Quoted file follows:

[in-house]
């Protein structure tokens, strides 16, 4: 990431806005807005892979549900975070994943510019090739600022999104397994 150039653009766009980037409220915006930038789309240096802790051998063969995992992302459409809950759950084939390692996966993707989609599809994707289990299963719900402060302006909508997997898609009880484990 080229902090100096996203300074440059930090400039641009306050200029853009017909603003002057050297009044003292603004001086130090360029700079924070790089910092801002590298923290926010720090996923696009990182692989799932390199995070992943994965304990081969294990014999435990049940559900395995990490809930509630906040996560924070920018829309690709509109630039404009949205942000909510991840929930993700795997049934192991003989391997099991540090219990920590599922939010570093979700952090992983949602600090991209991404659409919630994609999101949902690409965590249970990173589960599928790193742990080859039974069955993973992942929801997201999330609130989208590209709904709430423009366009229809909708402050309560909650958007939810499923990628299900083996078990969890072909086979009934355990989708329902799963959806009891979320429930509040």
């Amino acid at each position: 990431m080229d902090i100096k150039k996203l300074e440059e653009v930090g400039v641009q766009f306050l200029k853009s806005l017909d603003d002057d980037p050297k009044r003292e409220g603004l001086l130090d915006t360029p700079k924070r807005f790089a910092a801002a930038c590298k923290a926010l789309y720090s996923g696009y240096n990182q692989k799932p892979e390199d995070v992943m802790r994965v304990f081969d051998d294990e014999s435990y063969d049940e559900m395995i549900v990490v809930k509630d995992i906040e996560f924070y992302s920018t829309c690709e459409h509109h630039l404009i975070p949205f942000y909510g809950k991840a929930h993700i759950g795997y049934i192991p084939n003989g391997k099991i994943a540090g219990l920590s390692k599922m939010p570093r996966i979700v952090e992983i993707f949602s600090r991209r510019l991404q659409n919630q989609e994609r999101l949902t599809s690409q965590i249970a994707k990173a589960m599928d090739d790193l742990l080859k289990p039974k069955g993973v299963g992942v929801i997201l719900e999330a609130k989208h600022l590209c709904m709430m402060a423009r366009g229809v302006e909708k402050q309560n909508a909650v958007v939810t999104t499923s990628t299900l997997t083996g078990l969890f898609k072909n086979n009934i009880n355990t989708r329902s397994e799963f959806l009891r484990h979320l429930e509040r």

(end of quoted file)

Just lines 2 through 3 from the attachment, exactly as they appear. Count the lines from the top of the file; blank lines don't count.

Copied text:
């Protein structure tokens, strides 16, 4: 990431806005807005892979549900975070994943510019090739600022999104397994 150039653009766009980037409220915006930038789309240096802790051998063969995992992302459409809950759950084939390692996966993707989609599809994707289990299963719900402060302006909508997997898609009880484990 080229902090100096996203300074440059930090400039641009306050200029853009017909603003002057050297009044003292603004001086130090360029700079924070790089910092801002590298923290926010720090996923696009990182692989799932390199995070992943994965304990081969294990014999435990049940559900395995990490809930509630906040996560924070920018829309690709509109630039404009949205942000909510991840929930993700795997049934192991003989391997099991540090219990920590599922939010570093979700952090992983949602600090991209991404659409919630994609999101949902690409965590249970990173589960599928790193742990080859039974069955993973992942929801997201999330609130989208590209709904709430423009366009229809909708402050309560909650958007939810499923990628299900083996078990969890072909086979009934355990989708329902799963959806009891979320429930509040």
């Amino acid at each position: 990431m080229d902090i100096k150039k996203l300074e440059e653009v930090g400039v641009q766009f306050l200029k853009s806005l017909d603003d002057d980037p050297k009044r003292e409220g603004l001086l130090d915006t360029p700079k924070r807005f790089a910092a801002a930038c590298k923290a926010l789309y720090s996923g696009y240096n990182q692989k799932p892979e390199d995070v992943m802790r994965v304990f081969d051998d294990e014999s435990y063969d049940e559900m395995i549900v990490v809930k509630d995992i906040e996560f924070y992302s920018t829309c690709e459409h509109h630039l404009i975070p949205f942000y909510g809950k991840a929930h993700i759950g795997y049934i192991p084939n003989g391997k099991i994943a540090g219990l920590s390692k599922m939010p570093r996966i979700v952090e992983i993707f949602s600090r991209r510019l991404q659409n919630q989609e994609r999101l949902t599809s690409q965590i249970a994707k990173a589960m599928d090739d790193l742990l080859k289990p039974k069955g993973v299963g992942v929801i997201l719900e999330a609130k989208h600022l590209c709904m709430m402060a423009r366009g229809v302006e909708k402050q309560n909508a909650v958007v939810t999104t499923s990628t299900l997997t083996g078990l969890f898609k072909n086979n009934i009880n355990t989708r329902s397994e799963f959806l009891r484990h979320l429930e509040r």